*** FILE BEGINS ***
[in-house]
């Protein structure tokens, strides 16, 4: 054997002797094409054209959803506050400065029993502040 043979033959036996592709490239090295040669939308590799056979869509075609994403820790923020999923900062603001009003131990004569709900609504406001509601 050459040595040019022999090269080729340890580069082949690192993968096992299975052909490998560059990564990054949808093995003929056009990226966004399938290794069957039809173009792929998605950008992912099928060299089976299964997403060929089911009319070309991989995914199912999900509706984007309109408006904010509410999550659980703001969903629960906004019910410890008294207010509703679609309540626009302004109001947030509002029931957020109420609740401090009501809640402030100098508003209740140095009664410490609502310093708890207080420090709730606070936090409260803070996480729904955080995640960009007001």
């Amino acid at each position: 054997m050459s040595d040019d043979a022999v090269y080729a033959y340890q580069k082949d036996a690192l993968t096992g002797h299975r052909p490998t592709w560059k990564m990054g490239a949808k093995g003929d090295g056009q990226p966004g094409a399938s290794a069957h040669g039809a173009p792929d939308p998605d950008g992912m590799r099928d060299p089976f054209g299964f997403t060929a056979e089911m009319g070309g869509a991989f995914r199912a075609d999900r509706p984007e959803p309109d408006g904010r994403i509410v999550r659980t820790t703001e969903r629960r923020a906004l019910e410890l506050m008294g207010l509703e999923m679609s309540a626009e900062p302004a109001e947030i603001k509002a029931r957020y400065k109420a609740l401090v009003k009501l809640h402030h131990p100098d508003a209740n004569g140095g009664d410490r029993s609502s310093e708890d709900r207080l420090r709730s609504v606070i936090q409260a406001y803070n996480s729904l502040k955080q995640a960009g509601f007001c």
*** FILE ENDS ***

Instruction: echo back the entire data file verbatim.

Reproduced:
[in-house]
């Protein structure tokens, strides 16, 4: 054997002797094409054209959803506050400065029993502040 043979033959036996592709490239090295040669939308590799056979869509075609994403820790923020999923900062603001009003131990004569709900609504406001509601 050459040595040019022999090269080729340890580069082949690192993968096992299975052909490998560059990564990054949808093995003929056009990226966004399938290794069957039809173009792929998605950008992912099928060299089976299964997403060929089911009319070309991989995914199912999900509706984007309109408006904010509410999550659980703001969903629960906004019910410890008294207010509703679609309540626009302004109001947030509002029931957020109420609740401090009501809640402030100098508003209740140095009664410490609502310093708890207080420090709730606070936090409260803070996480729904955080995640960009007001």
């Amino acid at each position: 054997m050459s040595d040019d043979a022999v090269y080729a033959y340890q580069k082949d036996a690192l993968t096992g002797h299975r052909p490998t592709w560059k990564m990054g490239a949808k093995g003929d090295g056009q990226p966004g094409a399938s290794a069957h040669g039809a173009p792929d939308p998605d950008g992912m590799r099928d060299p089976f054209g299964f997403t060929a056979e089911m009319g070309g869509a991989f995914r199912a075609d999900r509706p984007e959803p309109d408006g904010r994403i509410v999550r659980t820790t703001e969903r629960r923020a906004l019910e410890l506050m008294g207010l509703e999923m679609s309540a626009e900062p302004a109001e947030i603001k509002a029931r957020y400065k109420a609740l401090v009003k009501l809640h402030h131990p100098d508003a209740n004569g140095g009664d410490r029993s609502s310093e708890d709900r207080l420090r709730s609504v606070i936090q409260a406001y803070n996480s729904l502040k955080q995640a960009g509601f007001c």